Rie had a considerable influence on postwar British design, says Chris Stephens, director at the Holburne Museum, and this also gives her an edge over her peers. “Her appeal is her association with clean-lined mid-century design, a metropolitan style that contrasts with the earthy rusticism of Bernard Leach. She studied at Vienna’s Wiener Werkstätte (Vienna Workshop) and fled to London when Nazi Germany annexed Austria in 1938. She is recognised now as a key conduit of pioneering, stripped-down European modernism to postwar Britain.”

The assimilation of ceramics by the fine-art world is bringing them to new audiences and widening their appeal, as are public museums and galleries. A notable example of the latter is the exhibition Strange Clay: Ceramics in Contemporary Art, held at London’s Hayward Gallery in 2022. Yorkshire Sculpture Park, known for its sculptures by Barbara Hepworth and Henry Moore, is currently exhibiting work by young potter Florian Gadsby, including simple, angular stoneware pots (until February 2024).

Ceramicist Florian Gadsby
Ceramicist Florian Gadsby (image: the artist courtesy of YSP)

Gadsby, who has 1.8m followers on TikTok and over 850,000 on Instagram, acknowledges the power of social media to promote his work, if not actually sell it. “Having a social media presence helped me draw in a younger audience who mainly find the videos interesting or educational. Eventually, the videos might encourage them to buy my work. But I think my simple, minimal pots appeal to all ages.”

Young collectors are building collections by initially acquiring relatively affordable items, he notes: “I started by collecting mugs. They instil a ceramicist’s aesthetic and style into a small and functional object that’s usually affordable. Names to look out for include Jono Smart and Emily Stephen, Jaejun Lee, Lilly Maetzig, Charlotte Talboy-Mauloubier and Sarah Hussaini.”

Shinji Suzuki at The Stratford Gallery, soon to be showing at Collect Fair

He concurs with the commonly accepted view that making pottery offers a welcome antidote to compulsive on-screen time: “Digital communication has made people long to hand-make tangible things.” Hit TV programme The Great Pottery Throw Down, which highlights hard-won skills involved in making ceramics, has stoked an interest in the field, he adds.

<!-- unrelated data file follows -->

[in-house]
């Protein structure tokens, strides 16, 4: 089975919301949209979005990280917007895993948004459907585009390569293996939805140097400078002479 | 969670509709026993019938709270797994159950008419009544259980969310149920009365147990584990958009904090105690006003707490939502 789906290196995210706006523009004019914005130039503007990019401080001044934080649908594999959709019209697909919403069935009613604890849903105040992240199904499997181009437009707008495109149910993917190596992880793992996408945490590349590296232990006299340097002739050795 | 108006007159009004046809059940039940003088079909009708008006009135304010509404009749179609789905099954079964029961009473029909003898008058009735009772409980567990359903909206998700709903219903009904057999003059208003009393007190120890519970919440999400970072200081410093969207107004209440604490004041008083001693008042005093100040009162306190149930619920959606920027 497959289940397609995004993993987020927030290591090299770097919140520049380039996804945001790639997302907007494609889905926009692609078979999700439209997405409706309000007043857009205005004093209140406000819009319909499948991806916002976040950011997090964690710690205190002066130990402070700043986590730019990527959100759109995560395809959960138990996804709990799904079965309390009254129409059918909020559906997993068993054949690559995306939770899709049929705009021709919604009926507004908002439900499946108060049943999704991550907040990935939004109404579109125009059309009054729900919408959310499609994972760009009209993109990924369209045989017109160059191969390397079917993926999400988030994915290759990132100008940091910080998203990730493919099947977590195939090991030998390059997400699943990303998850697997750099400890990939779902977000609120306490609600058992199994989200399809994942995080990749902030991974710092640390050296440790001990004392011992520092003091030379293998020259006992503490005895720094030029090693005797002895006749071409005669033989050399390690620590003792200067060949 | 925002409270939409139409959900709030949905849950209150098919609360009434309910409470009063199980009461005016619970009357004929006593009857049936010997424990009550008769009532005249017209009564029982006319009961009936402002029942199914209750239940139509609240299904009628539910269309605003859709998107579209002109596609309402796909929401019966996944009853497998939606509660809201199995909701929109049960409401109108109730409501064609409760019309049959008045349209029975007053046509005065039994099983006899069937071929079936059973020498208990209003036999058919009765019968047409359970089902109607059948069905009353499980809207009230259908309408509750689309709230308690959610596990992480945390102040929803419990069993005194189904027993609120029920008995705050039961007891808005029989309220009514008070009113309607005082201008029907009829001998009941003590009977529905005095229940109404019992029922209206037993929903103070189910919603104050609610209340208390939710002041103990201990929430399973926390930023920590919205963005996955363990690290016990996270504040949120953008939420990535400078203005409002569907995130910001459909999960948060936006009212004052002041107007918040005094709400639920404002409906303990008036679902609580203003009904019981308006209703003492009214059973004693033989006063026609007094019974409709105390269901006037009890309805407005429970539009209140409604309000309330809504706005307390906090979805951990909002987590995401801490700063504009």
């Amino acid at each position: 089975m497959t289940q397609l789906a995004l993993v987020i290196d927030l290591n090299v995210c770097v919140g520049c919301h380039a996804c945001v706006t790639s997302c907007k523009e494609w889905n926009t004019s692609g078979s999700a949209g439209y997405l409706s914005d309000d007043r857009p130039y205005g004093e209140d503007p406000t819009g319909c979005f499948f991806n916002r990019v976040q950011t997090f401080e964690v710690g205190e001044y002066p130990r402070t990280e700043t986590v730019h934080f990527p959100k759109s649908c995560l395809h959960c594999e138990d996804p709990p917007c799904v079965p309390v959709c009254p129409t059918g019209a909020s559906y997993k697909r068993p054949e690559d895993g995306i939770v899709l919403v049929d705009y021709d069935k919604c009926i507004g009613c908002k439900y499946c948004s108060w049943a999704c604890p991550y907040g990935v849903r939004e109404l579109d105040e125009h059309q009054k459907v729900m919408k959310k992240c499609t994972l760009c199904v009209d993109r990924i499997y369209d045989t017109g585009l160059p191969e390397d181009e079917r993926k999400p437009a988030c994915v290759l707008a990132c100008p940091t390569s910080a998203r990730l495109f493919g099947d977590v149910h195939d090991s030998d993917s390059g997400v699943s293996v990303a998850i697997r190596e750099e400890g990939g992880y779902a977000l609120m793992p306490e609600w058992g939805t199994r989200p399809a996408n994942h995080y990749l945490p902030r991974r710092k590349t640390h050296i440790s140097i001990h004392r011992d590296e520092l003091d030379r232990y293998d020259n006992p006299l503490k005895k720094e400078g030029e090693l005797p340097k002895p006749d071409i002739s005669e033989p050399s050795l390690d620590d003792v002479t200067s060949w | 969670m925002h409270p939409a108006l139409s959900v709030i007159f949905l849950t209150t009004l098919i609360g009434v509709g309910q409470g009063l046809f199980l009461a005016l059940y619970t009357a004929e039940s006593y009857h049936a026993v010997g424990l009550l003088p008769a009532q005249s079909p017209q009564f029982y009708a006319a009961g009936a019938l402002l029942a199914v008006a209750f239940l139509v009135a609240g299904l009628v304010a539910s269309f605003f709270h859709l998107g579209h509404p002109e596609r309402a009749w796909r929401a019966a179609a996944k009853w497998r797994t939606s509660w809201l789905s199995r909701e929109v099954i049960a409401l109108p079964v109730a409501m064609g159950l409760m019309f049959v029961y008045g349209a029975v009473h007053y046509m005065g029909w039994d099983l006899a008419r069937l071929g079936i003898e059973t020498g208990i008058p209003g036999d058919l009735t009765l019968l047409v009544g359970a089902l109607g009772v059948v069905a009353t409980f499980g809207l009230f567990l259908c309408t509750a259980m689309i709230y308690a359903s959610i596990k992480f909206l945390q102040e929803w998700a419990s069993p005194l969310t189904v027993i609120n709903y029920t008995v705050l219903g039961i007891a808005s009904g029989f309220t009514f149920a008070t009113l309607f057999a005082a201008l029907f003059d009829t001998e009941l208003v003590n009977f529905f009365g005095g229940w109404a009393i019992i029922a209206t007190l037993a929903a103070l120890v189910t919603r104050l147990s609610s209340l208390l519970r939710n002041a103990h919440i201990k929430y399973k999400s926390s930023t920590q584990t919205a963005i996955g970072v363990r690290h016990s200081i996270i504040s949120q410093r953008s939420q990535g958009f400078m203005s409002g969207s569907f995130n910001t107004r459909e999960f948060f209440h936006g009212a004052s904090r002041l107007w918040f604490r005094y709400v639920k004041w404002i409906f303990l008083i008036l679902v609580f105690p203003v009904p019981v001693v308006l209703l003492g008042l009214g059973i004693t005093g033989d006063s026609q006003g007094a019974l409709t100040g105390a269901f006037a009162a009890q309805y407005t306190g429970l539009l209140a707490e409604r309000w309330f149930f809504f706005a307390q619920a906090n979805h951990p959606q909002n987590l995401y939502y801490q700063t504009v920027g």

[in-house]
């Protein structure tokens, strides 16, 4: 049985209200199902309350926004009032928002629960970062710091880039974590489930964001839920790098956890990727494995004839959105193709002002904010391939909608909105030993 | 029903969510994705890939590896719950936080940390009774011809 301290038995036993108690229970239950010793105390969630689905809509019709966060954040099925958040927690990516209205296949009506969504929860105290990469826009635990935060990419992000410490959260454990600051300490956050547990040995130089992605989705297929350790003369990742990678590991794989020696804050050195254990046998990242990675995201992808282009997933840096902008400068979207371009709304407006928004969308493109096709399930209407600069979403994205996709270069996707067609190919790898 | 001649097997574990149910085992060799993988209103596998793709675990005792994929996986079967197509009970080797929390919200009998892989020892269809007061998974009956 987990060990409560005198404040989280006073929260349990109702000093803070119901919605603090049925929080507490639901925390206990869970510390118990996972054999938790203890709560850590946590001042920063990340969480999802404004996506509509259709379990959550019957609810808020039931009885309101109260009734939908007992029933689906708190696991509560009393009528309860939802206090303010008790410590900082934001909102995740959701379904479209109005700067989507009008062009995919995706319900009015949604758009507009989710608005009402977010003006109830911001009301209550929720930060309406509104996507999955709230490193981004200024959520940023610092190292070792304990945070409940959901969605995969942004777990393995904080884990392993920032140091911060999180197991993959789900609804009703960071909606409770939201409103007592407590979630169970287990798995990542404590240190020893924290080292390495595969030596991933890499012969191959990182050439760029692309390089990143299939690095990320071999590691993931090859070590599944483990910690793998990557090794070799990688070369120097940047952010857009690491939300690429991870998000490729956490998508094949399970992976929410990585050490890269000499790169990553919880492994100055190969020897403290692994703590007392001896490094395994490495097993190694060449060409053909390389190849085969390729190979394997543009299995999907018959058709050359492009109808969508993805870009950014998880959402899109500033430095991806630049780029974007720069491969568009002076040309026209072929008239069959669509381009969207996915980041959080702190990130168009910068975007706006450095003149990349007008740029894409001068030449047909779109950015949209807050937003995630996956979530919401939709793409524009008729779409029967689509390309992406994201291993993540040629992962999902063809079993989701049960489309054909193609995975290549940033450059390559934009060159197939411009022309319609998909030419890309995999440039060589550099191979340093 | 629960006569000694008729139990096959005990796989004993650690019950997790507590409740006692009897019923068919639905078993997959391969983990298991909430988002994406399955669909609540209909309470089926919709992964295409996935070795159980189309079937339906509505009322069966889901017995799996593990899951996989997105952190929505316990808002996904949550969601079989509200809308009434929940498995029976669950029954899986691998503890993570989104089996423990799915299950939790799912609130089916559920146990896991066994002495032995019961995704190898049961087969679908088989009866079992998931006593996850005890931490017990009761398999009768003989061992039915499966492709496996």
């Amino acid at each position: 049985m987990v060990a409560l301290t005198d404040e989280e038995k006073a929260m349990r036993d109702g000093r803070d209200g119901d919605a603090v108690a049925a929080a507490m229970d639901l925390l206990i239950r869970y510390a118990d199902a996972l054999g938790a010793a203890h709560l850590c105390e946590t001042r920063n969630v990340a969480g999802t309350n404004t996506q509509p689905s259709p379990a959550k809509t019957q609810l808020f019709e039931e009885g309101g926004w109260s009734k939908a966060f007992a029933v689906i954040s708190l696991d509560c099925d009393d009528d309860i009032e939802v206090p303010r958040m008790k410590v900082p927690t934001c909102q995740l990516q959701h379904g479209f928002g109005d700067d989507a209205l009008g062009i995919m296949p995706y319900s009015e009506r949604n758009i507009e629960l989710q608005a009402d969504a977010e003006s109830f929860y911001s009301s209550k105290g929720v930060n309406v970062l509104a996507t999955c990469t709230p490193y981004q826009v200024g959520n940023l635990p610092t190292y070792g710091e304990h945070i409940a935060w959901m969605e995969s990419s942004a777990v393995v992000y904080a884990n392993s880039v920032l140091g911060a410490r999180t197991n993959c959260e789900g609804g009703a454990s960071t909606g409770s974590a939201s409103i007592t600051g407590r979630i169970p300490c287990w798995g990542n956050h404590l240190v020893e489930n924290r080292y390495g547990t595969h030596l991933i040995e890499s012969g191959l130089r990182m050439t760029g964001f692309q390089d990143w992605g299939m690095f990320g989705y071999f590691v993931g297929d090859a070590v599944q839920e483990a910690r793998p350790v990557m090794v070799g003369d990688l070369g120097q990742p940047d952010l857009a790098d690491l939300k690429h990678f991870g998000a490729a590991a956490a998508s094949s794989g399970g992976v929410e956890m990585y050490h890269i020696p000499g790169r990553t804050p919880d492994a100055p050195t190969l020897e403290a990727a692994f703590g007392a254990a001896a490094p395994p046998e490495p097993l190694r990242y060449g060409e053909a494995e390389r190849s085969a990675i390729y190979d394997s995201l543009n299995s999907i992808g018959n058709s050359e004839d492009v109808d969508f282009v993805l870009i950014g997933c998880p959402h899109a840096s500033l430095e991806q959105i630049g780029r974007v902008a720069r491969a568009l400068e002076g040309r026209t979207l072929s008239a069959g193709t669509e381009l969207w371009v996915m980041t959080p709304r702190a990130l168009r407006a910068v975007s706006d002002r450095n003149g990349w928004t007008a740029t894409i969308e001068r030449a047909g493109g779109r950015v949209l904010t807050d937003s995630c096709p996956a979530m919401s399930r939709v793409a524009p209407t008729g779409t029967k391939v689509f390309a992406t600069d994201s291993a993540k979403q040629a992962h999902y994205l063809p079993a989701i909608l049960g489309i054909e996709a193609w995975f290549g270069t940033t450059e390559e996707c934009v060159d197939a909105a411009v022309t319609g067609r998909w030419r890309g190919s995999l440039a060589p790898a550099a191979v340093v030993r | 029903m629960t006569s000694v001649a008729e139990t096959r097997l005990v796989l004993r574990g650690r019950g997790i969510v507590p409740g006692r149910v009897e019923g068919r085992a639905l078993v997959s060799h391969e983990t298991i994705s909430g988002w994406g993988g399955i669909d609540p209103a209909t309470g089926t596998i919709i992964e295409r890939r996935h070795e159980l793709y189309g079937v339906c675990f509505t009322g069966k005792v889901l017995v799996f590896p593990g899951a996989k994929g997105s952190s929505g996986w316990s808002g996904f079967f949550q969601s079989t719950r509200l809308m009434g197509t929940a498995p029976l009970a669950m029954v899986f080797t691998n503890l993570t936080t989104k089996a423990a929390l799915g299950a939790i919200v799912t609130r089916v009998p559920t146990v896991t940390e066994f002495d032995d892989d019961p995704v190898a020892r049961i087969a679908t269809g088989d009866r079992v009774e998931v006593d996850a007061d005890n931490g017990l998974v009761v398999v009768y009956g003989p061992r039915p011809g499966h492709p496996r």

Gadsby will be showing his work next year with gallery Joanna Bird at Collect. The fair brings home how diverse the ceramics discipline has become, thanks to ceramicists exploring self-expression. Young French artist Matthieu Frossard will show his extravagantly baroque pieces that appear to spew gold lava (an effect achieved with glaze and lustre) with Galerie Revel. Ceramic artists are also giving voice to personal issues that would once have been alien to the field. Anne Athena will show pieces at Alveston Fine Art exploring the highly intimate subject of her autism spectrum disorder.

“Savvy collectors tend to invest in artists who have developed their creative voice over years and produce immediately recognisable, distinctive work,” says Isobel Dennis, the fair’s director. “Numerous museums’ collections have pieces by Annie Turner and Matthew Chambers who will show with Cavaliero Finn at Collect next year.”

Turner’s work reflects the current interest in autobiographical, personal work: her sculptural pieces are inspired by the tidal river Deben in Suffolk, where her family has lived for generations, and the colours of its muddy shores and fossils. Chambers creates abstract sculptures constructed from layers of clay made on a potter’s wheel.

Marijke Varrall-Jones, Maak’s founder, puts forward her views on the attraction of ceramics: “There’s something very special about a hand-wrought work, made from the earth, that has been manipulated by an artist’s hand. Sometimes, the imprint of the artist’s fingers lingers on the surface of a work, creating a direct, intimate connection between the hands of the artist and collector.”

Her advice for would-be collectors? “Trust your instinctive response to a work – does it draw you in and excite you? Are you drawn to its texture, colour, form? And buy pieces in perfect condition whenever possible.”

But she concedes that collectors should consider buying a piece they have long aspired to own if the imperfection makes it affordable. “Professional restorers can be amazingly good at repairing chips or hairline scratches, making them almost invisible,” she explains. She also recommends looking out for originality in work by new makers in particular: “Try to identify emerging artists who are pushing boundaries, exploring new ideas. They’re likely to be the people defining new directions in the future.”

Read more:  Design | Designers | Makers + Artists | Ceramics | Interiors | Furniture | Design Fairs